An 'orchestrated ballet' of information
- By Paula Shaki Trimble
- Jun 11, 2001
For the woman who directs the Coast Guard's information technology programs, the priority is clear: It's all about information, not technology.
"We don't want to get locked into technology, because it changes," said Rear Adm. Vivien Crea, director of information and technology and the Coast Guard's chief information officer. "We're concerned with outcomes."
Right now, the outcomes are not as good as Crea and other Coast Guard leaders would like.
For instance, the Coast Guard's C-130 aircraft have new infrared sensors that take great pictures, "but they have a hard time sending that picture to the ship on patrol to act on it," said Cmdr. Michael Anderson, the Deepwater program's assistant project manager for command, control, communications, computers, intelligence, surveillance and reconnaissance. "We have very poor connectivity today."
Getting that kind of connectivity, whether it is for Coast Guard operations or a connection to the service's intranet from ships and aircraft, is a challenge, Crea said. A major portion of the Coast Guard's workforce is at sea and the cost of connecting them to shore is high, she said.
"Our vision for an e-Coast Guard is we want to have ubiquitous access for personal, operational and professional reasons," Crea said. "Our biggest challenge is from the pier to the ships."
The Coast Guard's plan to replace its Deepwater fleet of 90 ships and 200 aircraft and the sensors they use to patrol areas more than 50 miles from shore offers a chance to improve that connectivity. The Deepwater program will integrate communications, surveillance and other command and control technology into new equipment from the start, Crea said. Few programs offer the chance that Deepwater does to look at future requirements as an "orchestrated ballet," she said.
Under the Deepwater architecture that Anderson envisions, sensors will be able to survey the ocean, detect and classify targets, identify which targets to investigate and develop a mission. Once a fishing boat is identified, for example, that ship's information could be fused with data from internal databases and other agencies' databases, he said.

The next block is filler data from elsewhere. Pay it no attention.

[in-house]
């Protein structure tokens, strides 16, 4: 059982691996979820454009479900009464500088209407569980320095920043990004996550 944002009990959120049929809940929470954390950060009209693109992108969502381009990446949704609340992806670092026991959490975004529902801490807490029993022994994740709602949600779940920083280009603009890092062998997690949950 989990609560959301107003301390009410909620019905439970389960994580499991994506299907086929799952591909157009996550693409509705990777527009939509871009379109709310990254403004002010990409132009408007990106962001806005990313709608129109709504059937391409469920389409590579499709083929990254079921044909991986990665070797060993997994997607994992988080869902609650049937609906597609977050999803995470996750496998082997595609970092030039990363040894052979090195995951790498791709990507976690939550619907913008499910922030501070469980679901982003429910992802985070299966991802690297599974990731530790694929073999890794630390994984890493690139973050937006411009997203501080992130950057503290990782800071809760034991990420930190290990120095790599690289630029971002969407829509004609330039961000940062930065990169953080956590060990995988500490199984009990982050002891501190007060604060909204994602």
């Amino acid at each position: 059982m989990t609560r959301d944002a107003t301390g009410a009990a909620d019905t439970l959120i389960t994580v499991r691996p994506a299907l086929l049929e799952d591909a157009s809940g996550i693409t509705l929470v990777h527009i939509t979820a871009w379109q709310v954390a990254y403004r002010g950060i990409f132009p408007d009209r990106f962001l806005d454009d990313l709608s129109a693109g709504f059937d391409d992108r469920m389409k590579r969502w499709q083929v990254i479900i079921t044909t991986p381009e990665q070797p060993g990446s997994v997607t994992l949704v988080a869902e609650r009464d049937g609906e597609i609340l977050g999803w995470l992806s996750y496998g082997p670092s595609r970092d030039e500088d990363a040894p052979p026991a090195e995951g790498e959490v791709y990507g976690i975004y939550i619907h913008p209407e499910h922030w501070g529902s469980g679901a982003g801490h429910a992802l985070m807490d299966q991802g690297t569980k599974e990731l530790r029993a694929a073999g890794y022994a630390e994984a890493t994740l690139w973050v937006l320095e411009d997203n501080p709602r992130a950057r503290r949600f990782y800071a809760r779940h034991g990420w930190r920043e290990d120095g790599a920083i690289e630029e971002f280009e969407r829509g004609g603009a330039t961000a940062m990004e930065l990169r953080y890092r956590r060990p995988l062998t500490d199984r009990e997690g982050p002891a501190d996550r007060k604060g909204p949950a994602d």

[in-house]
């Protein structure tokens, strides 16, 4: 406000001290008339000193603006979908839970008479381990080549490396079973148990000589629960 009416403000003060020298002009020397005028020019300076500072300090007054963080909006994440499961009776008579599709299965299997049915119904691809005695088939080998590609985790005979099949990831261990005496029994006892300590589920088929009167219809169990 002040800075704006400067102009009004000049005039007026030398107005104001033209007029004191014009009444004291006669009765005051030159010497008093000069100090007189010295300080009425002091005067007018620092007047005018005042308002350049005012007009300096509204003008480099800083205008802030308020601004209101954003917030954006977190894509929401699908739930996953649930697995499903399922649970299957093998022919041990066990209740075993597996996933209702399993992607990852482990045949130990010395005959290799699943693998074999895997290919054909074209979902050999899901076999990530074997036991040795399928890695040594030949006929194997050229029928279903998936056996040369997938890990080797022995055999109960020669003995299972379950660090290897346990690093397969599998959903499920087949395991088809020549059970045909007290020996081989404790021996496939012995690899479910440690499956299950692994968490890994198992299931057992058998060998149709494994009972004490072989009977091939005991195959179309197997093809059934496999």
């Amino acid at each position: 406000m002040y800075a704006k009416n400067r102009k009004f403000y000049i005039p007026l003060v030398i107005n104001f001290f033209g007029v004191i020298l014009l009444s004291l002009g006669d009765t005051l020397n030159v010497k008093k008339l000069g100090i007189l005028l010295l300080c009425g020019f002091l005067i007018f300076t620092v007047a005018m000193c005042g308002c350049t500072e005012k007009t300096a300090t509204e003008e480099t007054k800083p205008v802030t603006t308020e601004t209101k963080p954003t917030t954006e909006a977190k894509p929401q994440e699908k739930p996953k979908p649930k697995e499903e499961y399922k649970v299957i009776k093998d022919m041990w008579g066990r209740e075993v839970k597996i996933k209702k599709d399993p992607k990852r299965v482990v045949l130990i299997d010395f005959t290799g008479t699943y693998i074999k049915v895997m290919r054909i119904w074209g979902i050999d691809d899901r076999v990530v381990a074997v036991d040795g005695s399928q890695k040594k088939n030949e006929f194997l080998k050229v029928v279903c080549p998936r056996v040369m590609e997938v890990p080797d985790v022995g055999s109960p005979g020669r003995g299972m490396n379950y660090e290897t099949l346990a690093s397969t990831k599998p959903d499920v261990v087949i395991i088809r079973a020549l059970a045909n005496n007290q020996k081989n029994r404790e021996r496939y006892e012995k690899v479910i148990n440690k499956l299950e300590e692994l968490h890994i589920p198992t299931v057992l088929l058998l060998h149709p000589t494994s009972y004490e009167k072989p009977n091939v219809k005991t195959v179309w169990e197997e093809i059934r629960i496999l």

Deepwater also requires real-time voice, video and data communications among Coast Guard assets as well as with the Defense Department, other federal agencies, state and local governments, NATO, and the maritime public and private sectors. Systems that interact with the Navy must meet Information Technology for the 21st Century standards.
"We want to be able to fuse that data into something we can use," Anderson said. "Having that information helps us prioritize and decide which missions require resources."
To enable the Coast Guard to make the most of information, Crea said it's important to know which parts of Deepwater's IT structure are not compatible and what needs to be done to get them talking to each other.
"There's nothing more frustrating than going out on a mission and just drilling holes in the sky because they don't have the right sensors, communications and information," said Crea, a former C-130 pilot.
While that larger effort is under way, Crea is also focusing on regional activities, such as the Innovation Expo that her office sponsored at the Coast Guard Academy last month. There, people shared their knowledge about solutions they've found to their technology problems.
The Coast Guard also is working with Hewlett-Packard Co. to design a Web portal, called Homeport, which will give "coasties" access to human resources and administrative and other information.